Oil and Gas Companies Continue to Lead on Getting Government Handouts

Photo: Society of Environmental Journalists

Oil and gas companies continue to pump the government for cash.  Bloomberg Law News reported that the Administration has granted 76 royalty waivers to oil and gas companies who are drilling for oil on federal land in Utah — lowering the rates from 12.5% to as low as 2.5%.  And E&E News reported that the government agency that manages these royalties has received more than 1,000 applications  — some companies are requesting royalty rates lowered down to 0.5%.  The Washington Post likewise reported on another 21 companies that are using Paycheck Protection Program loans to keep their doors open even though they could not qualify for conventional bank loans because they have been experiencing “sharp stock declines, millions of dollars in losses over the past year,” with no market for their product given large global surpluses of oil, coal, and gas.

Why This Matters:  The giveaways to oil and gas companies in the name of saving jobs just keep coming.  But these companies are taking public money that could be better spent on jobs that will last into the future in the renewable energy sector, which truly has been deeply harmed by the pandemic.  The renewable energy industry is angry and beginning to criticize the Democrats for not helping them despite repeated requests.

PPP Loans For Companies Already on Life Support

The Paycheck Protection Program loans do not need to be paid back if 75% of the money is spent on “wages and benefits.”  The loans were supposed to be for small businesses of 500 employees or less, but oil and gas companies have a special higher employee limit, and of the 21 companies receiving these funds, 11 got more than $5m each, which puts them in the top .25% of all loans.  The Post tells the story of several of them.  Companies like Rhino Rhino Resource Partners, a company whose stock price had dropped 65% before the pandemic hit, that operates coal mines in Appalachia, Illinois, and Utah, which is losing money badly due to the low price of natural gas and a sharp drop in demand for coal.  They got the maximum loan amount — $10m — despite the fact that they had unpaid fines of $411,000 last year for 191 health and safety violations last year.

Royalty Relief for Worthless Oil

It is no wonder oil and gas companies want royalty relief — because the oil and gas are not profitable anyway — and they were threatening to stop production.  The industry had requested a blanket royalty waiver for all leases on federal “onshore” lands and for leases in the Gulf of Mexico, but the government said no to that.  Instead, the government promised expedited reviews of requests and granted all of them for Utah leases.  The waivers are being reviewed by individual state offices of the agency that manages the leases.  The process for royalty relief for offshore leases in the Gulf of Mexico is longer and more difficult.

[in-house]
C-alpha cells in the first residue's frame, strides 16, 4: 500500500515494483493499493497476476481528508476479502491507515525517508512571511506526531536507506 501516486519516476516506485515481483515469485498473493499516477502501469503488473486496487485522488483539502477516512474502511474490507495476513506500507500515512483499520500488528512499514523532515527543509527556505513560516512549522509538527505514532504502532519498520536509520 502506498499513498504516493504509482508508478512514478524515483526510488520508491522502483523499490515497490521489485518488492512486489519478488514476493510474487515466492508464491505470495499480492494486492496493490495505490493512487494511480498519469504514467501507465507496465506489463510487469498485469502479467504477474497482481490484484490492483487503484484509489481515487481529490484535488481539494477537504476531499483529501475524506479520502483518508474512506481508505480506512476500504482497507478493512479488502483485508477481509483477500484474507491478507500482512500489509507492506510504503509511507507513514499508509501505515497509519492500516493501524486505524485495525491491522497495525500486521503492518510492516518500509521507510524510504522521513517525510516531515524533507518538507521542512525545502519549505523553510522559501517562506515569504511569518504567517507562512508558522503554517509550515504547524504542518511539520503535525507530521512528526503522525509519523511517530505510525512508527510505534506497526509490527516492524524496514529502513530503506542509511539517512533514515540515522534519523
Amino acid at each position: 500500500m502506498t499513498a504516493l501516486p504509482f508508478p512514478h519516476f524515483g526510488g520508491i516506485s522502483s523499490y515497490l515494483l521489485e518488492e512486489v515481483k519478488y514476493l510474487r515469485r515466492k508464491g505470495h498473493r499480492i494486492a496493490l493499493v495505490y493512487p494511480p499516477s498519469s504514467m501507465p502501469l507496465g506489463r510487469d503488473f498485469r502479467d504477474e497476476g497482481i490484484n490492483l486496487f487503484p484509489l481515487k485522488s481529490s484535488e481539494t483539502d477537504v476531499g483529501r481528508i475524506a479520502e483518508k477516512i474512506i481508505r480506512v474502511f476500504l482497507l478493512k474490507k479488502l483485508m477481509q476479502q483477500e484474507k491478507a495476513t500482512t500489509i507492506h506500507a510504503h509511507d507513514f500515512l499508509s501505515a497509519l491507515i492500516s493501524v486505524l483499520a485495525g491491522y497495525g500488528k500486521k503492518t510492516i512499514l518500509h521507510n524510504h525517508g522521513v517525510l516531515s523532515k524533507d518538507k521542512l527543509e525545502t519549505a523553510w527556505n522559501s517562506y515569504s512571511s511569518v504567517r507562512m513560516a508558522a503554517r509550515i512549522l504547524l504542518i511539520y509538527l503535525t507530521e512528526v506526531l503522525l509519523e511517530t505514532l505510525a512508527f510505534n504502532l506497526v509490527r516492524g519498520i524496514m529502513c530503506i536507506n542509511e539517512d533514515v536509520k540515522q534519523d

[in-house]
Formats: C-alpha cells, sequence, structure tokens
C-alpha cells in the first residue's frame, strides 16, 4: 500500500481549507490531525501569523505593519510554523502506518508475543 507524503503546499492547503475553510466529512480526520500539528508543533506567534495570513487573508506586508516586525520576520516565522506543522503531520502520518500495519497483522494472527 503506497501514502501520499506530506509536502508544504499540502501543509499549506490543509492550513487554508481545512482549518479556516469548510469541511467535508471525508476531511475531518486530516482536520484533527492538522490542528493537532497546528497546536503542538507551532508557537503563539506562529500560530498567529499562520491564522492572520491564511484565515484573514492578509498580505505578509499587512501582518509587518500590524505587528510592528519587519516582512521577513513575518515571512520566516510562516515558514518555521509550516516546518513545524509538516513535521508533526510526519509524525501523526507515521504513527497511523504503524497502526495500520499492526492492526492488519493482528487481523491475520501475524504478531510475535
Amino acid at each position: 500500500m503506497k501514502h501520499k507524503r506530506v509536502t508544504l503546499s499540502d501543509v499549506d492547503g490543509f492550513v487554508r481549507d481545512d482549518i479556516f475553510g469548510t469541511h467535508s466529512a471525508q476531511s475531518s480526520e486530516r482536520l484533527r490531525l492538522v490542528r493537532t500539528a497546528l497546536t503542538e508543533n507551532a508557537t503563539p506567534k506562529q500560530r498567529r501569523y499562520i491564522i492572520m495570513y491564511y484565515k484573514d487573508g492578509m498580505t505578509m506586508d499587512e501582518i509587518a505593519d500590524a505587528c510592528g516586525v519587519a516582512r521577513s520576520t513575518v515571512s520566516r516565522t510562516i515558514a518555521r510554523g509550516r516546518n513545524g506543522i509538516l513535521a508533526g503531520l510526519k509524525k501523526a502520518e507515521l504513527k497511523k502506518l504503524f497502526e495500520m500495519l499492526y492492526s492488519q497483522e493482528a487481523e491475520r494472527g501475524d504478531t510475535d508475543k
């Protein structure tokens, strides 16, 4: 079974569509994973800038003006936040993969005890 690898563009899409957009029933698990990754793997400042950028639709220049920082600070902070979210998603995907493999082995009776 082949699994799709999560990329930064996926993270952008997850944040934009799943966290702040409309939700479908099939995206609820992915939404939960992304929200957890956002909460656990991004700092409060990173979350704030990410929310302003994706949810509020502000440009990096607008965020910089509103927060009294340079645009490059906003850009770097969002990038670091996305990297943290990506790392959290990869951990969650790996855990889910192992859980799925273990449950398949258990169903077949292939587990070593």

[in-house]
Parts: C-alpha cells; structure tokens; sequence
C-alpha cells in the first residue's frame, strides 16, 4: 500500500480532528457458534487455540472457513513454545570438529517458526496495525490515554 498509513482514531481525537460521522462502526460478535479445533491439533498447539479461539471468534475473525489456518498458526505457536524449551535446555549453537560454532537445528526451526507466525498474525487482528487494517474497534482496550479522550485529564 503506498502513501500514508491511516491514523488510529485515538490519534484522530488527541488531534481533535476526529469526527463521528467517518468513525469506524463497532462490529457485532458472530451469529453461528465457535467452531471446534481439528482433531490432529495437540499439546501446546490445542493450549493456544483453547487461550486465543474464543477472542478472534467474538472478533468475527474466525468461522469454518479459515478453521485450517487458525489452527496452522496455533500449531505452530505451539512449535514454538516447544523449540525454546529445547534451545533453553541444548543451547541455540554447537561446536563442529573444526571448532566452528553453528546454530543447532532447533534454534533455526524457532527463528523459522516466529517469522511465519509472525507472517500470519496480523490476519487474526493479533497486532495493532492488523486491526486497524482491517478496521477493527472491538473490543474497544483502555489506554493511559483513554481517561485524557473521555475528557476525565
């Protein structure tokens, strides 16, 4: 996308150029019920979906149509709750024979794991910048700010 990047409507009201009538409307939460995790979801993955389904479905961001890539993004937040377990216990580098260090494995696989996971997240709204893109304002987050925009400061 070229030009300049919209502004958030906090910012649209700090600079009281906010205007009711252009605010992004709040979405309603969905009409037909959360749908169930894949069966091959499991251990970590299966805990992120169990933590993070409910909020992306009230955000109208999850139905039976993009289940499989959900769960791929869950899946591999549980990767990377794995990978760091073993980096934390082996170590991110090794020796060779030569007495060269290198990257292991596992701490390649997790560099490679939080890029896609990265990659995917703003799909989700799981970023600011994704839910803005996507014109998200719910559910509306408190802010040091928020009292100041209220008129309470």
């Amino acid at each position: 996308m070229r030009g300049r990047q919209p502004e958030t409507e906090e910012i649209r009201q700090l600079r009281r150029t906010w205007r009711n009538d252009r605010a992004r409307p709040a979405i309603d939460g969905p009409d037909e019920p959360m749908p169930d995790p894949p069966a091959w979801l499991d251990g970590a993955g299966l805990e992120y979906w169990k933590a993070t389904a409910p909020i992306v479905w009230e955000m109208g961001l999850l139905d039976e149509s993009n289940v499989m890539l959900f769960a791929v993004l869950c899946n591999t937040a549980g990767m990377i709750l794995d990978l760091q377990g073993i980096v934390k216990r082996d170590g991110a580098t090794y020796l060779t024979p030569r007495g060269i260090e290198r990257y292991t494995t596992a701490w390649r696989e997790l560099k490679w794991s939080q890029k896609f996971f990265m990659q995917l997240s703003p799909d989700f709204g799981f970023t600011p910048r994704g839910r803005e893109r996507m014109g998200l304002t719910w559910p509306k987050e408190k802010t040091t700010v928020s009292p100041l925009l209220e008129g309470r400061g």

Up Next

Majority of Americans Support Clean Energy By 2035

Majority of Americans Support Clean Energy By 2035

By Ashira Morris, ODP Staff Writer Would you support or oppose the government moving the country to a 100% clean energy electricity grid by 2035? That’s the question Washington-based think tank Third Way posed across the country. It turns out that a majority of voters support federal action to reach a 100% clean energy grid. […]

Continue Reading 360 words
Largest Potential Solar Farm in U.S. Halted After Local Protests

Largest Potential Solar Farm in U.S. Halted After Local Protests

Last week, the Battle Born Solar Project in Nevada, which would have been the largest solar farm in the US, was canceled after a coalition of local activists lobbied against it for being an “eyesore.” As Electrek reported, California-based Arevia Power and Solar Partners VII LLC withdrew their application with the Bureau of Land Management […]

Continue Reading 420 words
EU Climate Policy: New Costs for Polluting Heat and Transportation

EU Climate Policy: New Costs for Polluting Heat and Transportation

by Ashira Morris, ODP Staff Writer Carbon pricing has been a part of how the European Union penalizes carbon emissions since 2005. As part of the EU’s Fit for 55 update to the carbon market, emission trading expands to include heating and road transportation. However, instead of folding them into the broader market, these two […]

Continue Reading 355 words

Want the planet in your inbox?

Subscribe to the email that top lawmakers, renowned scientists, and thousands of concerned citizens turn to each morning for the latest environmental news and analysis.